I’ve recently been thinking about how this late stage of the pandemic has brought out certain personality traits in people. For example, I tend to be more introverted and have always preferred activities that can be done in isolation, like reading, watching movies, playing video games or just sitting outside. Those traits probably influenced my choice in occupation and are partly why I’ve felt relatively calm throughout all this. My youngest son, on the other hand, absolutely needs human interaction that no video chat can replace. Without it, he gets … weird. We now have a small trampoline in our living room, and the other day he was watching TV while jumping onto the trampoline, bouncing off the wall, back onto the trampoline and onto the floor. Over and over. Kind of like Steve McQueen bouncing the baseball in The Great Escape.
A recent study from Ketchum finds that many of us are tired of doing the same thing over and over. It points out that both frontline and non-frontline workers are suffering from high levels of burnout, and, anecdotally speaking, I can attest to that. Whenever the topic comes up, people I speak with generally say the same thing, “I can’t believe how much I’m working.” A big reason for that, obviously, is people want to keep employed.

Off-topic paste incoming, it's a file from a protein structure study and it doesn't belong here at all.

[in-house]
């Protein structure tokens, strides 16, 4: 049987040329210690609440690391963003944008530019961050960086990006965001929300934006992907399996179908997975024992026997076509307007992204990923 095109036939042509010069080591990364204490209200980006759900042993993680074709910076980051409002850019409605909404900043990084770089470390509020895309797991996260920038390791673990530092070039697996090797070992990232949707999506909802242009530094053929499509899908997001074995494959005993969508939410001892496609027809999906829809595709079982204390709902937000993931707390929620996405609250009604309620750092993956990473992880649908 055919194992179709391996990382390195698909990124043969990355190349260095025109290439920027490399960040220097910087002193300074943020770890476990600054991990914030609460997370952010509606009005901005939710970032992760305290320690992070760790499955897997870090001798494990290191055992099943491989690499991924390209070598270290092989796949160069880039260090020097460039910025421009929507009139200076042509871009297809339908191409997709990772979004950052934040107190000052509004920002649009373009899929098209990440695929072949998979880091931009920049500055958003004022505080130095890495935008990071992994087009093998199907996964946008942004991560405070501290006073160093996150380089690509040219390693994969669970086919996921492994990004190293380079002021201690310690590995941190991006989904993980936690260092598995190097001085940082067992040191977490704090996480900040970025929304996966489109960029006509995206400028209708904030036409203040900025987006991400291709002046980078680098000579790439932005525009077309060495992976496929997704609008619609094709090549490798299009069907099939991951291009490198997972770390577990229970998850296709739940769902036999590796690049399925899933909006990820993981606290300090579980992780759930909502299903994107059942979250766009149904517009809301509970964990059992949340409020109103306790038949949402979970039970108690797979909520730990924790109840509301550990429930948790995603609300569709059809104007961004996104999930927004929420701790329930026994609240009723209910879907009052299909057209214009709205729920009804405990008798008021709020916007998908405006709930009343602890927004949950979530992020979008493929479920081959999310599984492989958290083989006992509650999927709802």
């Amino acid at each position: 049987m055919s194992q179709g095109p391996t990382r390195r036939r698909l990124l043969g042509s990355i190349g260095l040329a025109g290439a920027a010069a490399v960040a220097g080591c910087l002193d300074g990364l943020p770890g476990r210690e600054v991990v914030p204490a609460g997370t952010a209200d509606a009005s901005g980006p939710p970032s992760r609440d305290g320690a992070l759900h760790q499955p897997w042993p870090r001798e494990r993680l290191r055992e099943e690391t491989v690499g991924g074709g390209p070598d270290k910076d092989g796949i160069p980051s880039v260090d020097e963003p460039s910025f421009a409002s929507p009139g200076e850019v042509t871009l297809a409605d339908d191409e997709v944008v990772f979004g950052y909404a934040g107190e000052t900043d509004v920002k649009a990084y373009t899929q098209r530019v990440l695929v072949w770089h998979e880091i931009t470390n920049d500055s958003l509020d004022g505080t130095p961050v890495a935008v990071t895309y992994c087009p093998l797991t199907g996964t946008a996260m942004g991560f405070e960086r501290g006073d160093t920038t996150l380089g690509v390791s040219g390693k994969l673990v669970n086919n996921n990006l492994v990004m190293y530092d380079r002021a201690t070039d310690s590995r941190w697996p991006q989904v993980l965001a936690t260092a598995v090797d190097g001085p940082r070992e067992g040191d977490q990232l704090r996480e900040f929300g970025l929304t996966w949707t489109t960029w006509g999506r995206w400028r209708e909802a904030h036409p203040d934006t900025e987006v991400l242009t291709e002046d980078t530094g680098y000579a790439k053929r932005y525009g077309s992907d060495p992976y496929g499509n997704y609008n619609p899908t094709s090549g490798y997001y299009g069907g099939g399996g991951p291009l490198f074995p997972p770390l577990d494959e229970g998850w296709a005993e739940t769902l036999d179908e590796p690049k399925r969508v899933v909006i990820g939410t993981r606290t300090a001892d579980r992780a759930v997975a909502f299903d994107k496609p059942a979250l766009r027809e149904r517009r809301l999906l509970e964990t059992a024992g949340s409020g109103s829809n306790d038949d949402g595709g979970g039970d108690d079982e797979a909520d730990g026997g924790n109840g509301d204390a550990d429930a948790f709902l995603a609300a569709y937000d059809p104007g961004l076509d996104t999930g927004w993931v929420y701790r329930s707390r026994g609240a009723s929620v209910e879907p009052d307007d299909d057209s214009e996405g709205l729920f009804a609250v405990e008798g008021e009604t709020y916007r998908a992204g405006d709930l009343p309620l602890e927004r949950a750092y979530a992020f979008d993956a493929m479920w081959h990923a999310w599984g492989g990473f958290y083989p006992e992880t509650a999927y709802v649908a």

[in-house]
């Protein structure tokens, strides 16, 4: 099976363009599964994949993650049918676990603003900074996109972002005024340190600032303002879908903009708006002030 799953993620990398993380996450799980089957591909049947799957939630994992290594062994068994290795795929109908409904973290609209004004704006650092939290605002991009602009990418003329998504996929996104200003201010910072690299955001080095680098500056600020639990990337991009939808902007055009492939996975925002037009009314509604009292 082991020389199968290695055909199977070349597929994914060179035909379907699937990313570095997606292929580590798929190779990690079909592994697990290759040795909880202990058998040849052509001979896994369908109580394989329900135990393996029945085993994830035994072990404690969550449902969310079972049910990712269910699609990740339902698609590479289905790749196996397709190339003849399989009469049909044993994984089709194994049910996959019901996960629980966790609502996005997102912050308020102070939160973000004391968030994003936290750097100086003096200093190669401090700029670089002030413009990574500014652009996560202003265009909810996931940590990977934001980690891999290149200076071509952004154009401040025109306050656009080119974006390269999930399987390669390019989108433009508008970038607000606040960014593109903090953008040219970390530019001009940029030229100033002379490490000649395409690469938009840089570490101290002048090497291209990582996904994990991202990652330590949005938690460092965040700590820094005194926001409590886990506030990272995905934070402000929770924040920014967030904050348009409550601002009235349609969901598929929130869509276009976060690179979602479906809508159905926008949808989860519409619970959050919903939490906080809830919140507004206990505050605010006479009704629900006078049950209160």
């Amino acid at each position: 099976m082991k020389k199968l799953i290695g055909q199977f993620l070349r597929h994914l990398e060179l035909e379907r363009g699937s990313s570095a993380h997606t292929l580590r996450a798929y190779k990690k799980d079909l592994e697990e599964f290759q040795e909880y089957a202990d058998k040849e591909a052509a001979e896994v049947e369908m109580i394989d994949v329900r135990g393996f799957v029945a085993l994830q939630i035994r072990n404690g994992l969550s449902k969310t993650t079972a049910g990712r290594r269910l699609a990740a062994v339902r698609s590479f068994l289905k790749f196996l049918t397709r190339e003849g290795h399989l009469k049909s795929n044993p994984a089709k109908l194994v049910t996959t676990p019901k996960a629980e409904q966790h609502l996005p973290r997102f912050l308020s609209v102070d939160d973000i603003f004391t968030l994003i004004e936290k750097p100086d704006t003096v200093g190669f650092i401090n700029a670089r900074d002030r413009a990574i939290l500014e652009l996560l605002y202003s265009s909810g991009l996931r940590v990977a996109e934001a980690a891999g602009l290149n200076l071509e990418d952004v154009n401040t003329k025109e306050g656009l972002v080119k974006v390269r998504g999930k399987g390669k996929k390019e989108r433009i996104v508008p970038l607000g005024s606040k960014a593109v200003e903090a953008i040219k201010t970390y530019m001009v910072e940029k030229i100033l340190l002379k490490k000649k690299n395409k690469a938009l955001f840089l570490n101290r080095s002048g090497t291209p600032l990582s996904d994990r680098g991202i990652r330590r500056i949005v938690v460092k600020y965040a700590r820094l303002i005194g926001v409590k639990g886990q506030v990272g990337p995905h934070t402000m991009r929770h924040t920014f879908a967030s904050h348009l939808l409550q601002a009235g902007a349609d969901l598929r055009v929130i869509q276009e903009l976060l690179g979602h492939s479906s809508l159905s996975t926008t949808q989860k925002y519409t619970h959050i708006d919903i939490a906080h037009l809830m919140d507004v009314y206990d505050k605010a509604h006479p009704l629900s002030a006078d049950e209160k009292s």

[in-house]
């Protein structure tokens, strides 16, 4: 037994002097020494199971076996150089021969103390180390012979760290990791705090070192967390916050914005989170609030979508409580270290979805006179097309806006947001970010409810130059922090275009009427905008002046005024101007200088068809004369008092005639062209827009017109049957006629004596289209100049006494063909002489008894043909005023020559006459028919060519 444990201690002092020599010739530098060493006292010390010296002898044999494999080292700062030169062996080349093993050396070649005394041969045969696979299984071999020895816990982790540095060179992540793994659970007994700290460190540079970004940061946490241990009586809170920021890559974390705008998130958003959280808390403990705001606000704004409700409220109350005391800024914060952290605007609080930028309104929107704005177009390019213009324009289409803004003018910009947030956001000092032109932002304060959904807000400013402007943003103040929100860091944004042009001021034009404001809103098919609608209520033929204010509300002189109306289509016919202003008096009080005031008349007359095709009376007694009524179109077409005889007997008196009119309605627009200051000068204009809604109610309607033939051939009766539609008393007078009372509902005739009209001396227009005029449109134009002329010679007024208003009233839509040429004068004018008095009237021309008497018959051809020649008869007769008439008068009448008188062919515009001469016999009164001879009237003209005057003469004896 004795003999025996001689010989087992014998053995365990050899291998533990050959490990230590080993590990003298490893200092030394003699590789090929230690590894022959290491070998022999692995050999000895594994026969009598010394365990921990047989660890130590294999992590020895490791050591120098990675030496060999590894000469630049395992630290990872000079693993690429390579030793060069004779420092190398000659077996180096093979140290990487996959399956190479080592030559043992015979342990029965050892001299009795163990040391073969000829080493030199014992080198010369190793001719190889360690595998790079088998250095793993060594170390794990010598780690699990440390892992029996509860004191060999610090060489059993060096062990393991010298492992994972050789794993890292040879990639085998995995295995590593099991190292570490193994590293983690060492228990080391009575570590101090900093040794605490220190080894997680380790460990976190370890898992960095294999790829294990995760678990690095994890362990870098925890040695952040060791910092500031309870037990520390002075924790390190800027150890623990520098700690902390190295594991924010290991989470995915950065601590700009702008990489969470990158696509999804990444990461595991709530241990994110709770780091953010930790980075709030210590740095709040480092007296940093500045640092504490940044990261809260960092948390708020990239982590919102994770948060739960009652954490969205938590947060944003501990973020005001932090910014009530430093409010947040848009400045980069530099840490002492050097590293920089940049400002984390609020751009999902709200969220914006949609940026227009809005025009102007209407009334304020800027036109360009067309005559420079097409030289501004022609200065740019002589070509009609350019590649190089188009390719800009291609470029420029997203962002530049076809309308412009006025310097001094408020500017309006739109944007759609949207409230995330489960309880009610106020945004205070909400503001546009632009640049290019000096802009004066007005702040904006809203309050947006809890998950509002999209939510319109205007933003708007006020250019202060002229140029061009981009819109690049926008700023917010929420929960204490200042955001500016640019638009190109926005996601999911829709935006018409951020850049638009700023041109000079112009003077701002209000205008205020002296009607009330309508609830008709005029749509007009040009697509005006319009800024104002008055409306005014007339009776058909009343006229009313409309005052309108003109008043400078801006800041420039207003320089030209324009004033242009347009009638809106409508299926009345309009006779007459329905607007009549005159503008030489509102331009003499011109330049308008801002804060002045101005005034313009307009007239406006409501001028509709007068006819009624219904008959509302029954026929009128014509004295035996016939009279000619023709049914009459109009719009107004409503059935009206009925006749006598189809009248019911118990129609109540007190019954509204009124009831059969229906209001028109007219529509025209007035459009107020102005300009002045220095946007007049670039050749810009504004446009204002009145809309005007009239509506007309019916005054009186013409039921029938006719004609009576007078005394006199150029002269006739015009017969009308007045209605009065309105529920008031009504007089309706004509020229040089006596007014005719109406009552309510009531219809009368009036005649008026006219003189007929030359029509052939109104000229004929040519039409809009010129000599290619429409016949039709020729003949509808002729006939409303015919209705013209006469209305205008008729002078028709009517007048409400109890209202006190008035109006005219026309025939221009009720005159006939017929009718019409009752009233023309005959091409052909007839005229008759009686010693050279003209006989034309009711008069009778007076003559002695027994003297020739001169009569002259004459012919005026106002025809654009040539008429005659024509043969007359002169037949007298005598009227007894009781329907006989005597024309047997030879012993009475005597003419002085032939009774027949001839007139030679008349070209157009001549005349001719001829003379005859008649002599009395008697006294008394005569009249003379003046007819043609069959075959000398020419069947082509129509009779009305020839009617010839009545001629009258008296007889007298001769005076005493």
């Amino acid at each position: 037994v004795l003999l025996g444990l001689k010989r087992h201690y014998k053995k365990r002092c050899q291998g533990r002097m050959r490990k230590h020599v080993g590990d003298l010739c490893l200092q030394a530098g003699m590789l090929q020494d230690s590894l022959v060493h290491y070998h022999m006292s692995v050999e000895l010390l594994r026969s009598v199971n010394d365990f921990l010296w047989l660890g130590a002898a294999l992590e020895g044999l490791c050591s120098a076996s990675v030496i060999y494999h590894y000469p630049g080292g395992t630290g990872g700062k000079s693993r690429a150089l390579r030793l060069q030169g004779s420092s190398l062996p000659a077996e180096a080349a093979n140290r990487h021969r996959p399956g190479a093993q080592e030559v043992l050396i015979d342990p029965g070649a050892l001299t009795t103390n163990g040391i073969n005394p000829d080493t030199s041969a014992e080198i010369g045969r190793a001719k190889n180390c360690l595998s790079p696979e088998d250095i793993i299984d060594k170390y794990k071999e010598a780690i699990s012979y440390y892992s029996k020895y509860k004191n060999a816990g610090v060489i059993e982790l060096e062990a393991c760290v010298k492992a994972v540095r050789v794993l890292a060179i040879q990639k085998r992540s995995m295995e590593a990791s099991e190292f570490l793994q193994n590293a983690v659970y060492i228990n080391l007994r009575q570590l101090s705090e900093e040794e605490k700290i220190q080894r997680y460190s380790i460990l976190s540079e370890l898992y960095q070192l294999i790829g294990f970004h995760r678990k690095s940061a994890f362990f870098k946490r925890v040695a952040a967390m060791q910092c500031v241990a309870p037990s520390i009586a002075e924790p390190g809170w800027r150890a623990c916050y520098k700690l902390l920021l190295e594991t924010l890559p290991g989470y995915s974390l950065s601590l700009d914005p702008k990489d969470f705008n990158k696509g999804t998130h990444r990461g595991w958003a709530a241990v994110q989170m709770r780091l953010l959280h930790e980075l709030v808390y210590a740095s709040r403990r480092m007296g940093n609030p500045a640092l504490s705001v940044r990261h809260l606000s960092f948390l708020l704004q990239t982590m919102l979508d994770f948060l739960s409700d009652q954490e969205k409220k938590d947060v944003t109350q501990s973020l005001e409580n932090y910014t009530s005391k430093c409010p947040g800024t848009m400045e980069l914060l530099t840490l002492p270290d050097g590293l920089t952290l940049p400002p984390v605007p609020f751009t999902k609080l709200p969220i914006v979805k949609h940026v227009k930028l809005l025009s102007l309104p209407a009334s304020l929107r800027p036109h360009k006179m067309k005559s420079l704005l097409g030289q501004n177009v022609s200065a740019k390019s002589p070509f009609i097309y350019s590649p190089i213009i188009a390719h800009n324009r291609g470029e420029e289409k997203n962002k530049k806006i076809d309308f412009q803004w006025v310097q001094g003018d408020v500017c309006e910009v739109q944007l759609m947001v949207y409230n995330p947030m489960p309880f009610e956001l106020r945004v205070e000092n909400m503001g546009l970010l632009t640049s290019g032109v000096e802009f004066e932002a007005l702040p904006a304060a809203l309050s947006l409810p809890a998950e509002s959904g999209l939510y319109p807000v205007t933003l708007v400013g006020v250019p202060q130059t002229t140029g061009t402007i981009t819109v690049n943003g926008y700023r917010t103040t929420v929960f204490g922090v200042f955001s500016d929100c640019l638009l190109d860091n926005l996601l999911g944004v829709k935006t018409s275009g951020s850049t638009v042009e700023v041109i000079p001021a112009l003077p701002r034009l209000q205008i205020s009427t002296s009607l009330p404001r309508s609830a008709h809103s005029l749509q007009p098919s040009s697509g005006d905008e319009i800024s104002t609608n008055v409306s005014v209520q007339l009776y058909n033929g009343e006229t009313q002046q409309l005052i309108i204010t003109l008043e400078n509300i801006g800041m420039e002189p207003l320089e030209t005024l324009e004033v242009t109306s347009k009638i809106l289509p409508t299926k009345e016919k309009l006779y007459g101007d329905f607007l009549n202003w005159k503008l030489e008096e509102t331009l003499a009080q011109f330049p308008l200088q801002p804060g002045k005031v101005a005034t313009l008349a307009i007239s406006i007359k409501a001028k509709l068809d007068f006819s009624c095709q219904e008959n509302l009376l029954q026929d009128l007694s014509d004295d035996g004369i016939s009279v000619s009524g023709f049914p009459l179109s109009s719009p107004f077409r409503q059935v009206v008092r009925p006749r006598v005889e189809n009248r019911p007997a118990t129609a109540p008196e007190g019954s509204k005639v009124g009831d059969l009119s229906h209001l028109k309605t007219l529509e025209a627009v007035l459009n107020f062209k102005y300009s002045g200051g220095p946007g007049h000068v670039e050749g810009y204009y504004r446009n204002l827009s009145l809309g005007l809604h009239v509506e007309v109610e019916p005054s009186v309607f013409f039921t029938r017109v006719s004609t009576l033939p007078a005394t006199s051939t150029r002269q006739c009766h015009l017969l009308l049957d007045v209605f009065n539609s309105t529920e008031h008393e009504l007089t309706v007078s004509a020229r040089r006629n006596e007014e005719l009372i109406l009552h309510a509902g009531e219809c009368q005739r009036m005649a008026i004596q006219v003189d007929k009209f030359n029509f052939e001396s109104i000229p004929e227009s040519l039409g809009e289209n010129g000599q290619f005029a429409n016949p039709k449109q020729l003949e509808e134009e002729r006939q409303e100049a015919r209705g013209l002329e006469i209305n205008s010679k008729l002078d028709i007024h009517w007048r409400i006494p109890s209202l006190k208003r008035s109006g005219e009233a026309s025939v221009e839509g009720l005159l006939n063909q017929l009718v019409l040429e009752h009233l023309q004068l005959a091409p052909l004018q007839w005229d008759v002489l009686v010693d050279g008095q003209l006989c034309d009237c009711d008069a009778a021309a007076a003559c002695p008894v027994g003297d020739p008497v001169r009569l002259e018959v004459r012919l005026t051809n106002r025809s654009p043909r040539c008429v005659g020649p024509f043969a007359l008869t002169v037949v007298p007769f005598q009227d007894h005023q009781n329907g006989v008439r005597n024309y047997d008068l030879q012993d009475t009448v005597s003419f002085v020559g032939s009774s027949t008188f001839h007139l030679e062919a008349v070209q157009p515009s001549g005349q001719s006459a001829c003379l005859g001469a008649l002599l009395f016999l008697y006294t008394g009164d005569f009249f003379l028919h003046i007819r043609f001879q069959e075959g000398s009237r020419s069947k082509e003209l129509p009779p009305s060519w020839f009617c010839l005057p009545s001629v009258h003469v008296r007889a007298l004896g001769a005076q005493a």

The Ketchum study says that 70% of Americans report they’re more likely to stay at their current jobs than they were before the pandemic. However, employers need to take notice of burnout because even those who work remotely are feeling the effects. More employed Americans feel that working remotely has become important to them (77%) and 60% of them feel they’re more effective at their jobs, but 56% of those working remotely are feeling burnt out in part because of a struggle with work-life balance, which may seem counterintuitive.
So, what do employees consider important now? In addition to the usual of salary, health insurance, benefits and time off, new things like employee health, family, safety at work and employers that do the right thing are making the list. The report points out that, basically, employees are looking to get mental health benefits, a shorter workweek and more flexibility.
Are these things that companies can give? It depends on the situation each one is in, but I would argue that anything that gives employees a means of separating themselves from the job and to somehow revitalize themselves or feel appreciated is a small cost compared to costs resulting from mistakes caused by burned-out workers. Also, employees tend to remember what their companies do for them in tough times and good. If good employees are feeling burned out and bouncing off the walls now, they may actually be plotting their own great escape as soon as the employment outlook improves.